Prison conditions improved with the 2012 opening of the Belle Isle Correctional Facility but remained poor for prisoners held in Her Majesty’s Prison in Kingstown.
Physical Conditions: Belle Isle is designed to hold 288 inmates, with nine inmates per cell, in separate quarters for males and females. As of August the prison held 242 male inmates and no female inmates. Her Majesty’s Prison held an additional 189 prisoners in a building designed to hold 150. Authorities reported five prisoners to be HIV positive, only three of whom were receiving antiretroviral treatment. Prisoners had access to food and potable water.
The SVGHRA reported prison problems such as endemic violence, understaffing, underpaid guards, uncontrolled weapons and drugs, increasing incidence of HIV/AIDS, and unhygienic conditions. Living conditions in the newer Belle Isle facility represented a significant improvement over Her Majesty’s Prison. The SVGHRA also alleged that guards routinely beat prisoners to extract information regarding escapes, violence, and crime committed in the prison. Key problems included the inability to segregate prisoners, gangs, and contraband, including cell phones and drugs.
As of October the female-only Fort Charlotte Prison, where conditions were antiquated and unhygienic, held 11 inmates in a facility designed to hold 25 inmates.
With the opening of the Belle Island facility, authorities held most pretrial detainees separately from convicted prisoners. Authorities held young offenders (16 to 21 years of age), 10 percent of the total male prison population, with adult convicted prisoners.
Conditions were inadequate for juvenile offenders. Boys younger than 16 were held at the Liberty Lodge Boys’ Training Center, which takes in at-risk boys who can no longer stay at home due to domestic problems or involvement with criminal activity. Most of the boys were at the center because of domestic problems, and only a small number were charged with committing a crime. The police also reported they kept some young male offenders at the police station, where they lived and performed basic chores instead of being incarcerated.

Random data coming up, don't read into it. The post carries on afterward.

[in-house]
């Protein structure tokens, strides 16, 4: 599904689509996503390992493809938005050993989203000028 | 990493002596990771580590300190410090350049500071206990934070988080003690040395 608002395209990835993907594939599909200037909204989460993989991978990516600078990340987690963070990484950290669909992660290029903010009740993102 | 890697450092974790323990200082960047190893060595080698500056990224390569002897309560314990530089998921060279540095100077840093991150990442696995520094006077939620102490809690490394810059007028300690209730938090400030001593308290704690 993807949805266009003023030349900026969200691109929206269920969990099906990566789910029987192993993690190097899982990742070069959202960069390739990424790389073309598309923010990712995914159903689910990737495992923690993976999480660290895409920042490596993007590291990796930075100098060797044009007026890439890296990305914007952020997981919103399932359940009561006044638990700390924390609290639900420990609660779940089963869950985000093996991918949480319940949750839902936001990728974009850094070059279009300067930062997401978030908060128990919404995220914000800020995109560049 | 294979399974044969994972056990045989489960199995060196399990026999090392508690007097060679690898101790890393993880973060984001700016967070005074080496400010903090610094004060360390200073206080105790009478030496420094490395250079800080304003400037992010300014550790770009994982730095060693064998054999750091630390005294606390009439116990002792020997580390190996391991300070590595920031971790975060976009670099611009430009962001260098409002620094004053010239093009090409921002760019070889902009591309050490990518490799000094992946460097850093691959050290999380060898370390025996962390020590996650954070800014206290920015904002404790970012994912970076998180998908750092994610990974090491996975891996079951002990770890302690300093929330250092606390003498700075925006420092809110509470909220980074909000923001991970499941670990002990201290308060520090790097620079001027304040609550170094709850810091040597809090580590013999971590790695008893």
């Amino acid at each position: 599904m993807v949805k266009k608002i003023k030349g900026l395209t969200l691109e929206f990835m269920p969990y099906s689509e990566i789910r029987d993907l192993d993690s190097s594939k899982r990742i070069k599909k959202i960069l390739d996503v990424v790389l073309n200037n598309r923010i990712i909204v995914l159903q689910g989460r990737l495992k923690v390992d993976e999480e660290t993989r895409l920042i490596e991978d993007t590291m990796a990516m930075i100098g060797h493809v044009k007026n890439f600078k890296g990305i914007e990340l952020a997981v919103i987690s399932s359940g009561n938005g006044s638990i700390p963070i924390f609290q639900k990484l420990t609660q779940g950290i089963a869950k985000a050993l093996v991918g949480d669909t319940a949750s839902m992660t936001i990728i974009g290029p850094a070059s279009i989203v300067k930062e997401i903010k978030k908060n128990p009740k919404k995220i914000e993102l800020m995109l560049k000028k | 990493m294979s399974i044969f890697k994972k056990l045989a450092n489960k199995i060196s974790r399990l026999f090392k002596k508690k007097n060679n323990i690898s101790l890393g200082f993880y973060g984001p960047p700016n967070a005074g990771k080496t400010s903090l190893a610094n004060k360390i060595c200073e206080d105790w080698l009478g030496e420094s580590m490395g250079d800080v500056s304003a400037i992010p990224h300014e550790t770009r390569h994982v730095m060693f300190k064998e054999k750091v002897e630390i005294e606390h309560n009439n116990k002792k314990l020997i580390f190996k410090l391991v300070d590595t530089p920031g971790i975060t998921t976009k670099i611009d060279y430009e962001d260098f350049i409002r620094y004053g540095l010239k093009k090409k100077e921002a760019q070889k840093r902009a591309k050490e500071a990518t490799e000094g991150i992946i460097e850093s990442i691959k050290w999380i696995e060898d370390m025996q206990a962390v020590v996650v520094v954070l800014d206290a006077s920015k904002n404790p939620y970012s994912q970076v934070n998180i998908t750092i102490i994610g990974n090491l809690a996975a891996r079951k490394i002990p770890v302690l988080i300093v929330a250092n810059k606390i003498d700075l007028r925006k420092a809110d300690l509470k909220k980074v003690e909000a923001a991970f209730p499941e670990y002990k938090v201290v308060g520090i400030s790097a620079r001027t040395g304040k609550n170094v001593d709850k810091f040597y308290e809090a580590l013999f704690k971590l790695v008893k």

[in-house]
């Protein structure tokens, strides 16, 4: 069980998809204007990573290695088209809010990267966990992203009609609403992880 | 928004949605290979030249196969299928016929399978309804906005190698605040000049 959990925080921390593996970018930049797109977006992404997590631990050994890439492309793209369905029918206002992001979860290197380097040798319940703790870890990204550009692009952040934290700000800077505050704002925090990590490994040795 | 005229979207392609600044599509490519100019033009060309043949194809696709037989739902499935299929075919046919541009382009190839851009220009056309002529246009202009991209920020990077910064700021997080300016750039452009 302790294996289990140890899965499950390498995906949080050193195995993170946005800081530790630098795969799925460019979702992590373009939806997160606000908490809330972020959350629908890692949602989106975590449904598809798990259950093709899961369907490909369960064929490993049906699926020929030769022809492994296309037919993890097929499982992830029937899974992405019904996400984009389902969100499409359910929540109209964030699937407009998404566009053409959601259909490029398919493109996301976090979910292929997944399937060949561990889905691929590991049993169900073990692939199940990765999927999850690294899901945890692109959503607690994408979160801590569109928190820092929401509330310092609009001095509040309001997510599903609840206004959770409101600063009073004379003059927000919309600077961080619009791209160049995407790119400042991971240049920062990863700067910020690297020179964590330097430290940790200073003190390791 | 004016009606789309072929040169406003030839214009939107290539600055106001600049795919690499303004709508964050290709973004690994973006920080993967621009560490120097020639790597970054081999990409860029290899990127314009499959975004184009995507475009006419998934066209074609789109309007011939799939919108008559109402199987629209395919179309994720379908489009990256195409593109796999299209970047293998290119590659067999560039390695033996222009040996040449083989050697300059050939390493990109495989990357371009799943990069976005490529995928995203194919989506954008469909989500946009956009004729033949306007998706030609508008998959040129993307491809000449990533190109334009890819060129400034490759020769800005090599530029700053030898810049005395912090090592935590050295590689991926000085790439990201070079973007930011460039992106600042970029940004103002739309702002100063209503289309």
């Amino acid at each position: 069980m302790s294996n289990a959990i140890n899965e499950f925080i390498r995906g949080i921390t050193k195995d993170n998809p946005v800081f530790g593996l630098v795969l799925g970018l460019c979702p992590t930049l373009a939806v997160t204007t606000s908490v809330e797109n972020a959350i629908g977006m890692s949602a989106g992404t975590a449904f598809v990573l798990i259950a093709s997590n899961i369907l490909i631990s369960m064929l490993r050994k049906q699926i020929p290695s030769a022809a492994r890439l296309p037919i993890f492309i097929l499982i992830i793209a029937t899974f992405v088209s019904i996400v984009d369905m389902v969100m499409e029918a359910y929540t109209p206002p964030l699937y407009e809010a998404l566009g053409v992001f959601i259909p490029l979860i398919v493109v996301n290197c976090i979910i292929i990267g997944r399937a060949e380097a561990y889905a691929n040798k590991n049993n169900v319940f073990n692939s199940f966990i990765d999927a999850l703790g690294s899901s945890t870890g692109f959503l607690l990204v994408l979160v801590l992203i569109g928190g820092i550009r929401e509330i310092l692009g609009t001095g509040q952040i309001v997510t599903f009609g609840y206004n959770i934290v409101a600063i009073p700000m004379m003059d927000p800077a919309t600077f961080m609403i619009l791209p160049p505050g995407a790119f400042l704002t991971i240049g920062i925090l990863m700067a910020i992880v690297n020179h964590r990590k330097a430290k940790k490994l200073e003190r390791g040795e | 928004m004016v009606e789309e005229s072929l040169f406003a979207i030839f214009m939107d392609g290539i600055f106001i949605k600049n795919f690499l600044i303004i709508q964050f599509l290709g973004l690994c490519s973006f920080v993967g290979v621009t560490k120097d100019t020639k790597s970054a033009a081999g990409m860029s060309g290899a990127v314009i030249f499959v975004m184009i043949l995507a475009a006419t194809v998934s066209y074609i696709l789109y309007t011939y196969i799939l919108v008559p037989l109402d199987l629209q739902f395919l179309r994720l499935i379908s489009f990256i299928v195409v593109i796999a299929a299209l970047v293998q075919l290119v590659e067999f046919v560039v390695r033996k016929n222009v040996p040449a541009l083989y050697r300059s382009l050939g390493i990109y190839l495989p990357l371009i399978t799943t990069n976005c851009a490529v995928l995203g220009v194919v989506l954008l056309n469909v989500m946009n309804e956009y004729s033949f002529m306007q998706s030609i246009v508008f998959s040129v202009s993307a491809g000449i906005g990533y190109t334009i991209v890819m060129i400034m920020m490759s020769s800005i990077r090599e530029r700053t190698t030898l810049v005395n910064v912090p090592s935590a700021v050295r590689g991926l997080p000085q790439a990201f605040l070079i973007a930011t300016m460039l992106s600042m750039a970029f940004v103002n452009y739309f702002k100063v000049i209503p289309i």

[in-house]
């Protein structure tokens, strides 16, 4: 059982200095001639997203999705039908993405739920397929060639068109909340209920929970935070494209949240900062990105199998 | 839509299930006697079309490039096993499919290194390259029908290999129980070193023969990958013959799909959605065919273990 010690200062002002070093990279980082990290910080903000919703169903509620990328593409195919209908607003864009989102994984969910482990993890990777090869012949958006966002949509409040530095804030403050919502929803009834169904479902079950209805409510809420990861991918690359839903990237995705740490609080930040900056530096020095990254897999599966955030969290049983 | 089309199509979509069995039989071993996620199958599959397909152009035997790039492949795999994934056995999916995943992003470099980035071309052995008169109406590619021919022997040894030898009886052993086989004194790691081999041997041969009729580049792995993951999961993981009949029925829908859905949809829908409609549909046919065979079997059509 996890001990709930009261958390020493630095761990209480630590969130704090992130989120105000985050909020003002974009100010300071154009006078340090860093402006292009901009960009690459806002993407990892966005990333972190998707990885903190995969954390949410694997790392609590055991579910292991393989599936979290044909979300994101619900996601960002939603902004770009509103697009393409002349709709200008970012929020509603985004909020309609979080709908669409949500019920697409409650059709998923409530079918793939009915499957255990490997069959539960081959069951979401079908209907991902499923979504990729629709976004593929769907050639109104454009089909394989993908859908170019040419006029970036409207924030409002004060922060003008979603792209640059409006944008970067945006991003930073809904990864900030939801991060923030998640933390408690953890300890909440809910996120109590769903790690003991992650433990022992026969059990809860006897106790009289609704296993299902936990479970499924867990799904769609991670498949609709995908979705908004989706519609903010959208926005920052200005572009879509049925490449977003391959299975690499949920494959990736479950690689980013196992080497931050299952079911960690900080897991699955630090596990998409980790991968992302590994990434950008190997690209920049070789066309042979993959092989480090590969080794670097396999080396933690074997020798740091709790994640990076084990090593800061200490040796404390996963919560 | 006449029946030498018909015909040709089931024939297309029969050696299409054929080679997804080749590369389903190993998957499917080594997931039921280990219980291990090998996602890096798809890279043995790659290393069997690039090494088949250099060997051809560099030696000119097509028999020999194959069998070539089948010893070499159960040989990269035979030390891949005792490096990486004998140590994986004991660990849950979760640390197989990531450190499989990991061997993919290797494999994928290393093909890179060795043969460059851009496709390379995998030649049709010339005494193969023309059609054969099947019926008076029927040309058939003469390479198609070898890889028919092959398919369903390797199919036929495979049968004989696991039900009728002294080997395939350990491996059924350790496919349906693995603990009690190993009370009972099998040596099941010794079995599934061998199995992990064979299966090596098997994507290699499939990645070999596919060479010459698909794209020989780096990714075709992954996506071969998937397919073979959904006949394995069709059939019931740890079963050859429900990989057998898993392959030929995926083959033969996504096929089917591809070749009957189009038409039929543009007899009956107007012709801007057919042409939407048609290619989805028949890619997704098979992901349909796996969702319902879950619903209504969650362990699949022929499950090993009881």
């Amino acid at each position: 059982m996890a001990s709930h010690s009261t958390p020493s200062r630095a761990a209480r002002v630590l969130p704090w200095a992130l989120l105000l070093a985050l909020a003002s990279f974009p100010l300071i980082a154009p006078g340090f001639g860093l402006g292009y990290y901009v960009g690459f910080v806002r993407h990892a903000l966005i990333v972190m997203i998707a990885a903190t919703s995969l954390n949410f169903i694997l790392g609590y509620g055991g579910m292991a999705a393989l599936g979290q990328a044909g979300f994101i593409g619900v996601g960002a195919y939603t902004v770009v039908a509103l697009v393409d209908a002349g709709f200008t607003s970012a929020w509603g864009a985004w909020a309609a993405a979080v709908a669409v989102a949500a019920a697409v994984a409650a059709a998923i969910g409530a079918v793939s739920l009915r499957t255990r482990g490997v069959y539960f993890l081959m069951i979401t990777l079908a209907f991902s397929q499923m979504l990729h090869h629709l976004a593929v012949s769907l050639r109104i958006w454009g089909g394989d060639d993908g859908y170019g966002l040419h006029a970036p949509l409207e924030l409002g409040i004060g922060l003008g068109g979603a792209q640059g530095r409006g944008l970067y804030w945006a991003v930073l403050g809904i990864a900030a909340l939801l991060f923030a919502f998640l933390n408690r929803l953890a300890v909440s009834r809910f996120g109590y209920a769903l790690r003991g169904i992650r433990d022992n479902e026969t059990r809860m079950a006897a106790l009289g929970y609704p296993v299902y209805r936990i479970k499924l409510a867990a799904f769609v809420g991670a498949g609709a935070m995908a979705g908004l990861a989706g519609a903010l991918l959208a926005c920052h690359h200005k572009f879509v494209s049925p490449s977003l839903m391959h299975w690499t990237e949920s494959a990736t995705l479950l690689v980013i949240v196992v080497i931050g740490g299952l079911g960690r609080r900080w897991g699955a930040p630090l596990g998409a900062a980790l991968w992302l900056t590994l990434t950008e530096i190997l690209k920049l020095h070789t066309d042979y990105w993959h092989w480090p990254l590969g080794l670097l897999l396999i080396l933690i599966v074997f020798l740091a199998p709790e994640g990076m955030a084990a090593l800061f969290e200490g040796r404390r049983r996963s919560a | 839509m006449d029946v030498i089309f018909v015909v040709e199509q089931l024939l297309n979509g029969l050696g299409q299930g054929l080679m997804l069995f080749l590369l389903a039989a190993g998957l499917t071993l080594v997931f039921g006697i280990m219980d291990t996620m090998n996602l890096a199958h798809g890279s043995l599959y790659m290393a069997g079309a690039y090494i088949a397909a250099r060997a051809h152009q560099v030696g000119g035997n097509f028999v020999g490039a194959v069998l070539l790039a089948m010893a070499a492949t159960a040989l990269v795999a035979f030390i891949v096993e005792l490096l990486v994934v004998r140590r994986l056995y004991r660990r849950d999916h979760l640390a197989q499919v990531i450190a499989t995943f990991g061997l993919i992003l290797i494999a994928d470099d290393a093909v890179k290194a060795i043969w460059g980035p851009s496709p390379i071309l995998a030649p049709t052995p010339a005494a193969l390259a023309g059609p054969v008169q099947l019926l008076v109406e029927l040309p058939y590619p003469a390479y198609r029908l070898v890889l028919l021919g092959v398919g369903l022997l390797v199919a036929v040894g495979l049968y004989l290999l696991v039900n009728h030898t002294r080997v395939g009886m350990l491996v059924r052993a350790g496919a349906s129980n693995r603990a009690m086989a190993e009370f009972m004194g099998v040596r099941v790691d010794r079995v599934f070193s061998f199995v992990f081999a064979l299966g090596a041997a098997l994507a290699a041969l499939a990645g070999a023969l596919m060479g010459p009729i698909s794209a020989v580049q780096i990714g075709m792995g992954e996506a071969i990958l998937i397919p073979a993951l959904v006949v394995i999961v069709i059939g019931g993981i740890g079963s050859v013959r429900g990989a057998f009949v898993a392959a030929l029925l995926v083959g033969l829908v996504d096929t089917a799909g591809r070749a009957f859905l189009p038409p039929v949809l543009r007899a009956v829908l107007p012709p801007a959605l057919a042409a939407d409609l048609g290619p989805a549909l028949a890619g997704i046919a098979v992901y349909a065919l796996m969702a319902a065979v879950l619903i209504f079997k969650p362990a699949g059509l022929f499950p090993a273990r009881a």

Administration: Recordkeeping on prisoners was adequate. Courts often released nonviolent offenders on bond instead of sentencing them to prison terms. The conditions of the bond required good behavior on the part of the offender to avoid serving time in prison. Prisoners were free to practice any religion of their choosing, and authorities generally respected this right. Each convict could have one visitor per week. There were no limitations on visitors for pretrial detainees. Local churches organized weekly religious services. While there is no official prison ombudsman, a prison board composed of a magistrate and a justice of the peace visited all three prisons bimonthly. During their visits prisoners with complaints can speak directly to the board. In addition prisoners could file complaints by writing the court registrar who schedules court hearings.
Independent Monitoring: In addition to the prison board, the government permitted prison visits by independent human rights observers, and such visits took place during the year.